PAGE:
We don’t hear from Elisha again until quite a bit later, in the Book of 2nd Kings—when he joins Elijah on a journey that ultimately ends with Elijah being taken up into heaven and the mantle of authority falling to Elisha. As a final request, Elisha asks that he be granted a “double-share” of Elijah’s spirit. This is granted to him, and Elisha goes on to perform twice as many miracles as Elijah.

He largely serves in the same places as Elijah, in the northern kingdom of Israel, but spends far more time in public than did his predecessor. He leads a group of holy people known as the “Sons of the Prophets,” about which not much is known other than that it seems to have been a school or guild for prophets. He assists the kings of Israel in defending the people, and is crucial in several key battles that allow the people of Israel to keep invading armies at bay.

Elisha’s miracles are numerous. Including feeding a hundred people with twenty loaves of barley and ears of grain, multiplying the oil of a widow to defend her from her unscrupulous creditors, feeding the Sons of the Prophets during a famine with a stew that, while made with poisonous gourds, did no harm to any, and even raising two people from the dead—one of whom was resurrected by simply touching Elisha’s bones after his death!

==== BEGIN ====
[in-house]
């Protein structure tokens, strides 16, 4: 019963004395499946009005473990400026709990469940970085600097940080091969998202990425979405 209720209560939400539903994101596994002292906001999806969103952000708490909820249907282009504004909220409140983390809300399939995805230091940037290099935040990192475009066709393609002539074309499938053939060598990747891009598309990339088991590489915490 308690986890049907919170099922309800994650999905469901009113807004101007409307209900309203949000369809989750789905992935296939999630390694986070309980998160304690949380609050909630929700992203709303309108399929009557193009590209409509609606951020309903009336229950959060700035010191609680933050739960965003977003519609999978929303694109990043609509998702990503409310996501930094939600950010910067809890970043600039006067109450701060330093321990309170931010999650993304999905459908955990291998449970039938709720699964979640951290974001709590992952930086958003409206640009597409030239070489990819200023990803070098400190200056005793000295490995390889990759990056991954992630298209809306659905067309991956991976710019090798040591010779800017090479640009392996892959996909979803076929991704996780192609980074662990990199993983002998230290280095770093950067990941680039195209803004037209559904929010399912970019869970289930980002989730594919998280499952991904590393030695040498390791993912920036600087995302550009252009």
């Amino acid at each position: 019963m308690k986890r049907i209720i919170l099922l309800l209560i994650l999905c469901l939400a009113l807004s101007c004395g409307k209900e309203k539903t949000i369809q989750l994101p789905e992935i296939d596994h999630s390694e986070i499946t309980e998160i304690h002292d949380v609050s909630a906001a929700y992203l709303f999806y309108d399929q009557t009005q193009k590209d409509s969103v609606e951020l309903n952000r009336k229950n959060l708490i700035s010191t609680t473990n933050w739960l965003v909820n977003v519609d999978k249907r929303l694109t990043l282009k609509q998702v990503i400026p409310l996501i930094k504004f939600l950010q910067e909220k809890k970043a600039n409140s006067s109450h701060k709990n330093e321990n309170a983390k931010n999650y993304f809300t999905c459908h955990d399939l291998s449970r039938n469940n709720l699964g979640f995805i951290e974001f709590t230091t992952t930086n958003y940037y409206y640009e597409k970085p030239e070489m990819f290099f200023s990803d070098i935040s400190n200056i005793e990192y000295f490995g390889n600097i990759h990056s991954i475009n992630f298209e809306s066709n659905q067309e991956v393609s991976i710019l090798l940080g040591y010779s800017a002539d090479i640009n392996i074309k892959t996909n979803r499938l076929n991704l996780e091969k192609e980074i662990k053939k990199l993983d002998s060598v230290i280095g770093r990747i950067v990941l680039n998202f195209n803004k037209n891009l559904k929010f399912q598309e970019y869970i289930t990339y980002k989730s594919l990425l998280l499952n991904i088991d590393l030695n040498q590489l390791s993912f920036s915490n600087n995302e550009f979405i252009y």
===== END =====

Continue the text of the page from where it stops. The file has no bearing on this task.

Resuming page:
Today’s reading from the Book of 2nd Kings tells the story of another of these miracles—the healing of a Aramean military commander, Naaman. And it is in Naaman’s story that we are reminded of the transformative power of simple acts.

Naaman, suffering from leprosy, is directed to a prophet in Israel who has the power to heal him by a young girl held captive by the Arameans. Naaman collects up his wealth and seeks out Elisha, desperate for a cure. Elisha ignores the man’s wealth and instead instructs him to engage in a simple act—dip yourself seven times in the Jordan River. After initially balking, and even leaving in a huff, Naaman eventually follows Elisha’s instructions and douses himself seven times in the Jordan, and emerges healed. After he is cured, he returns to his own country worshipping God. For he has encountered a loving God who heals generously, welcomes warmly, and loves extravagantly.

Thus a simple act transformed Naaman. And simple acts can transform us.

Perhaps it is a simple act of kindness, like a “hi” and a smile at the checkout lane, or allowing one more car to pull in front of you in the height of Mystic summer traffic. Or perhaps it is a simple act in the fight for justice, like writing a letter to your elected representative encouraging them to prioritize the needs of those in greatest peril today. Or perhaps a simple act of reconciliation, as you seek out the voices of those who have been oppressed or marginalized and just listen. Or perhaps a simple act of love, as you offer a warm embrace to someone who is hurting.

Simple acts have the power to transform us, because at the heart of each simple act of kindness, justice, reconciliation, or love is God, who heals generously, welcomes warmly, and loves extravagantly.